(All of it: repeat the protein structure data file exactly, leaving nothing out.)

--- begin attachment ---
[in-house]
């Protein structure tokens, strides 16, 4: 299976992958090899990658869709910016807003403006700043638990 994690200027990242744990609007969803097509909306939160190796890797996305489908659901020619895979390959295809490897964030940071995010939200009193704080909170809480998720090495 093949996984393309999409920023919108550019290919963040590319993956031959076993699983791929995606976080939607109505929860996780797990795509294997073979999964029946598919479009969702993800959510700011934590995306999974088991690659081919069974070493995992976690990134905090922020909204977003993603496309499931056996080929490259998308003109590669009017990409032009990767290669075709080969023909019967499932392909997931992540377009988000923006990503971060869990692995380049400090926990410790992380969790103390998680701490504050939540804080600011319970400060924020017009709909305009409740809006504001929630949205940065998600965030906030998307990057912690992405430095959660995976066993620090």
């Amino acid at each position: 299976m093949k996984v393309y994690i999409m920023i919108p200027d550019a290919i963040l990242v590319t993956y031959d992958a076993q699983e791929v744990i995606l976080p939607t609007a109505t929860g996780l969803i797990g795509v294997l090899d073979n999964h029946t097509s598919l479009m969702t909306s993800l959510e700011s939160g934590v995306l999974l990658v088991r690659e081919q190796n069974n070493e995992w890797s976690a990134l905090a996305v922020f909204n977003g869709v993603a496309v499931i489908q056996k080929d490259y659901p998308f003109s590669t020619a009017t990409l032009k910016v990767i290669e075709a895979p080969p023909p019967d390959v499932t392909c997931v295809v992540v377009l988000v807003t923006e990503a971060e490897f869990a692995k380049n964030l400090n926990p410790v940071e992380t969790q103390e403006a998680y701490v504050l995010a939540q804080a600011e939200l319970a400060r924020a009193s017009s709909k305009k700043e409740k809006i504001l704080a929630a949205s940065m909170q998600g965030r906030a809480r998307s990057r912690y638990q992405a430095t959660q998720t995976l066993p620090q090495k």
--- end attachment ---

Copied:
[in-house]
């Protein structure tokens, strides 16, 4: 299976992958090899990658869709910016807003403006700043638990 994690200027990242744990609007969803097509909306939160190796890797996305489908659901020619895979390959295809490897964030940071995010939200009193704080909170809480998720090495 093949996984393309999409920023919108550019290919963040590319993956031959076993699983791929995606976080939607109505929860996780797990795509294997073979999964029946598919479009969702993800959510700011934590995306999974088991690659081919069974070493995992976690990134905090922020909204977003993603496309499931056996080929490259998308003109590669009017990409032009990767290669075709080969023909019967499932392909997931992540377009988000923006990503971060869990692995380049400090926990410790992380969790103390998680701490504050939540804080600011319970400060924020017009709909305009409740809006504001929630949205940065998600965030906030998307990057912690992405430095959660995976066993620090």
């Amino acid at each position: 299976m093949k996984v393309y994690i999409m920023i919108p200027d550019a290919i963040l990242v590319t993956y031959d992958a076993q699983e791929v744990i995606l976080p939607t609007a109505t929860g996780l969803i797990g795509v294997l090899d073979n999964h029946t097509s598919l479009m969702t909306s993800l959510e700011s939160g934590v995306l999974l990658v088991r690659e081919q190796n069974n070493e995992w890797s976690a990134l905090a996305v922020f909204n977003g869709v993603a496309v499931i489908q056996k080929d490259y659901p998308f003109s590669t020619a009017t990409l032009k910016v990767i290669e075709a895979p080969p023909p019967d390959v499932t392909c997931v295809v992540v377009l988000v807003t923006e990503a971060e490897f869990a692995k380049n964030l400090n926990p410790v940071e992380t969790q103390e403006a998680y701490v504050l995010a939540q804080a600011e939200l319970a400060r924020a009193s017009s709909k305009k700043e409740k809006i504001l704080a929630a949205s940065m909170q998600g965030r906030a809480r998307s990057r912690y638990q992405a430095t959660q998720t995976l066993p620090q090495k």